Friday, December 29, 2006

Kenyan Diaspora Investment Forum

I'm sure tons of people have blogged about this event, so I won't say much about how it went; except that it was very well run, for a Kenyan event! The last one I went to was four years ago - it put me off completely - and the food especially was a terrible scene. In this case the event was free and they still fed us, in a very well thought out fashion. They seriously want our money.

I'm a very well trained Kenyan woman. It wasn't until I was on the tube afterwards that I suddenly realised I never even thought to bring up the main reason why I'm not going to be making those Kenyan investments. I didn't even think to think it, in a public forum, but it will control my investment decisions in a big way. The only reason I would send my money home is if I hope to follow it one day. But if I'm going to face as practically standard the risk of being gang raped if I get car jacked, I have to think twice about going. I have to think four hundred and twenty times about going with my daughter. Never mind trying to explain to my partner (who is very keen on the idea of emigration, as many of the English are) why he should risk the safety of the females in his life by moving to a country where the police laugh when a woman turns up to report she's been raped. When I hear that in low income areas of Nairobi a woman can be gang raped in her own home twice in three weeks, and the social climate in which she lives is such that nobody says anything, how is that supposed to make me feel about my significance as a woman to Kenyan society?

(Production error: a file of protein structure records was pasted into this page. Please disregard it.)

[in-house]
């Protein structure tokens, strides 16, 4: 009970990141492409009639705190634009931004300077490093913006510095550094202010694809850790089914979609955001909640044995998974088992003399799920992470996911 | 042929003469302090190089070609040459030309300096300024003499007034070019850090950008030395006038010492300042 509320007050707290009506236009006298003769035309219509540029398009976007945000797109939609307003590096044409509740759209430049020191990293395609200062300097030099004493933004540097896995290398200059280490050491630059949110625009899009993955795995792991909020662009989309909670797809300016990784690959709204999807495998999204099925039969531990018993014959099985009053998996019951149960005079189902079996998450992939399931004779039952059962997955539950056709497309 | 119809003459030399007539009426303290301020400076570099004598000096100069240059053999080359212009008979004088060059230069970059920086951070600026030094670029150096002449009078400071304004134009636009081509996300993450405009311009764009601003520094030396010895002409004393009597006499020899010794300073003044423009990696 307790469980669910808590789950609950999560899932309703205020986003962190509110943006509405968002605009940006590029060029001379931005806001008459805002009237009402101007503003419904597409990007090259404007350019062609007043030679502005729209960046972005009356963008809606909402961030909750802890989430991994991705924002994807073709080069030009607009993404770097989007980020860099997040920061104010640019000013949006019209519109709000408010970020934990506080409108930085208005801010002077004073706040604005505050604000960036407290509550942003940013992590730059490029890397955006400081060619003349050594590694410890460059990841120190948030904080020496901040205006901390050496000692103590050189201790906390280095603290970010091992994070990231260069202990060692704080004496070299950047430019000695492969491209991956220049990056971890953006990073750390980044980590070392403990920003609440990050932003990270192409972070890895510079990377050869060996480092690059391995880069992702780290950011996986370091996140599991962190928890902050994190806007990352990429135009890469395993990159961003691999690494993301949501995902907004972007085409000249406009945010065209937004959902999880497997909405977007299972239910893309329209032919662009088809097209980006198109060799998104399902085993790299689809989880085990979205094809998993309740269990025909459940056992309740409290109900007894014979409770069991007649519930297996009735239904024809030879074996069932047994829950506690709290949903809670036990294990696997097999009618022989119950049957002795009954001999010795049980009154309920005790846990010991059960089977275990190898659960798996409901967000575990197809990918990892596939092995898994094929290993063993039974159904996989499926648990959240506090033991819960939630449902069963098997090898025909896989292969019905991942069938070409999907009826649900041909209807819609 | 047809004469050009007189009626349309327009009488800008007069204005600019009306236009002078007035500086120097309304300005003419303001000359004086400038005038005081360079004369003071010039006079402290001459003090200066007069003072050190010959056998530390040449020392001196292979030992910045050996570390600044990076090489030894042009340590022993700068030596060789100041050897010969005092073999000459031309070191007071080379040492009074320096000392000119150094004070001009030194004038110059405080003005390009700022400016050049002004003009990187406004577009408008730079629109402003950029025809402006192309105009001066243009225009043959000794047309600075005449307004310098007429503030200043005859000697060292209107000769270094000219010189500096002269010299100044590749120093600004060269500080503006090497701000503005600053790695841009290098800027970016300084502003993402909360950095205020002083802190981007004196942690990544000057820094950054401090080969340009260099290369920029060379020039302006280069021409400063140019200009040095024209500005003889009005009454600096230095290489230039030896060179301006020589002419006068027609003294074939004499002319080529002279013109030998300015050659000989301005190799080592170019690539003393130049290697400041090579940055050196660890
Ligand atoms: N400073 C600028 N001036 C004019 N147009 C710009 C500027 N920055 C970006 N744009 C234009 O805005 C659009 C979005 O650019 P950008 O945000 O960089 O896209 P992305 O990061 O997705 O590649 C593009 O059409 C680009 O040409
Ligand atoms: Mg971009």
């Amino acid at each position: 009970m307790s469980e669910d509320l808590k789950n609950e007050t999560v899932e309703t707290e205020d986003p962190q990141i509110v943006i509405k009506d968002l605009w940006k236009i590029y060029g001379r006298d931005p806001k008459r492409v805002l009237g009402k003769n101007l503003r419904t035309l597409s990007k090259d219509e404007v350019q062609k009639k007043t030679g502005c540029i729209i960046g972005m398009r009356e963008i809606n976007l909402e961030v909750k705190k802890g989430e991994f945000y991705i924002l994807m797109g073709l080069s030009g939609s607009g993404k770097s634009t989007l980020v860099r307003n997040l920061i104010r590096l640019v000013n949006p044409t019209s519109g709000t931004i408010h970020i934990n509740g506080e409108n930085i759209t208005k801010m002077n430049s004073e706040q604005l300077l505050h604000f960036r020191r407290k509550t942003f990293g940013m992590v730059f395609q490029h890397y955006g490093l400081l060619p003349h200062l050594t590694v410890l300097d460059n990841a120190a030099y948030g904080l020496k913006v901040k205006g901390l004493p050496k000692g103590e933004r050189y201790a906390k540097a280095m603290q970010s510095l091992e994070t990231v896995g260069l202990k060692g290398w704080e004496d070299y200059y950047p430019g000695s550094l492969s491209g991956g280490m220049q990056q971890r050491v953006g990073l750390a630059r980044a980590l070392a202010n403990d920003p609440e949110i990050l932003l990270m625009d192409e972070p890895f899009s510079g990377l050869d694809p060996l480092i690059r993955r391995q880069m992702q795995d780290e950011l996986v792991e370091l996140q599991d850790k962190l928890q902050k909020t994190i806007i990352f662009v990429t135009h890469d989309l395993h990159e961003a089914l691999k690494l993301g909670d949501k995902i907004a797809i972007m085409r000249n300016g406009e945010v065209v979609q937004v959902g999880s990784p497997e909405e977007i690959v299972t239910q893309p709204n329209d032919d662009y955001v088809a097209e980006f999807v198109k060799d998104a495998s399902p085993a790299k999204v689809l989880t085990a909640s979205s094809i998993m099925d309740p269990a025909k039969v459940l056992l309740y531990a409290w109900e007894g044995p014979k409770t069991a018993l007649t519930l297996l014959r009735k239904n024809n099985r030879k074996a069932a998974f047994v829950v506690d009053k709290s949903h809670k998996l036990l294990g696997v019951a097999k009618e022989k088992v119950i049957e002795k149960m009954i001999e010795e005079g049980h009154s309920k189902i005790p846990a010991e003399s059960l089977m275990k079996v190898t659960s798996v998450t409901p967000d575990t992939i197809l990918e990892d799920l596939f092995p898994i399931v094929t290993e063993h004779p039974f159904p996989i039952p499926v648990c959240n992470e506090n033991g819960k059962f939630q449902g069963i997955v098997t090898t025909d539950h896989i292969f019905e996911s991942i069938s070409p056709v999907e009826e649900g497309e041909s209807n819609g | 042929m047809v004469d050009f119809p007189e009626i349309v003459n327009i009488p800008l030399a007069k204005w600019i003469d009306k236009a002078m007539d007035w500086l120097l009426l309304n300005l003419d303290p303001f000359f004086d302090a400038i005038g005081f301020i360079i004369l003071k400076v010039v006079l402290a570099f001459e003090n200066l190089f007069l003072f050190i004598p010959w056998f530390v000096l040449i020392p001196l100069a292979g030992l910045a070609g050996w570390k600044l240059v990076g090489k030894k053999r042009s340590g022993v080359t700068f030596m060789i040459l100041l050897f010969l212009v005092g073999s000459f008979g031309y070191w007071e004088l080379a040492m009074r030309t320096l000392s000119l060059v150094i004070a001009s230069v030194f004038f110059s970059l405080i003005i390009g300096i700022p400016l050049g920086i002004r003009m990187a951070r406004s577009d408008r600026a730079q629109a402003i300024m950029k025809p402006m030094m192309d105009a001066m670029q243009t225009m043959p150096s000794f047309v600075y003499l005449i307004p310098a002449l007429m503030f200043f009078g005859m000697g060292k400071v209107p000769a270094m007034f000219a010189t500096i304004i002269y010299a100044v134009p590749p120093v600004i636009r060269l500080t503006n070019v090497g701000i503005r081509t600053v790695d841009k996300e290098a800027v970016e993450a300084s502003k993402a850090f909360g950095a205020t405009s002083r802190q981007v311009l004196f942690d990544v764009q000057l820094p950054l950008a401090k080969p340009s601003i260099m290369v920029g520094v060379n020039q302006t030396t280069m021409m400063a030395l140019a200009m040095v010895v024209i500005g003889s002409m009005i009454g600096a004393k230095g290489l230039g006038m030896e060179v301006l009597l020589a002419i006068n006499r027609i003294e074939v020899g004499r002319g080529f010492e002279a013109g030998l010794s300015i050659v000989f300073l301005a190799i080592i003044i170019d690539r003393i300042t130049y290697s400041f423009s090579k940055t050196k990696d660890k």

The finance minister, Mr Kimunga, made a very impressive two hour presentation (he was only supposed to have 15 minutes, and he needs to learn self discipline and editing, it ruined everyone's day. I had to miss the breakout sessions at the end, as babies waiting at home for their mothers brook no such excuses) on the wonderful effects being seen in Kenya of good governance and serious fiscal management. He highlighted tax spending on health, saying one could now afford to get sick anywhere in the country as all dispensaries have medicines. Are there any effects of all this progress and good governance on the police? Five years ago if I turned up at Kileleshwa police station to report a rape I would be laughed at, and the same obtains today. What are they paid? When I left Kenya it was something laughable like Kshs 5,000 per month. Do they get any training on how to handle rape victims? Does anyone remind them occasionally of their duty of care?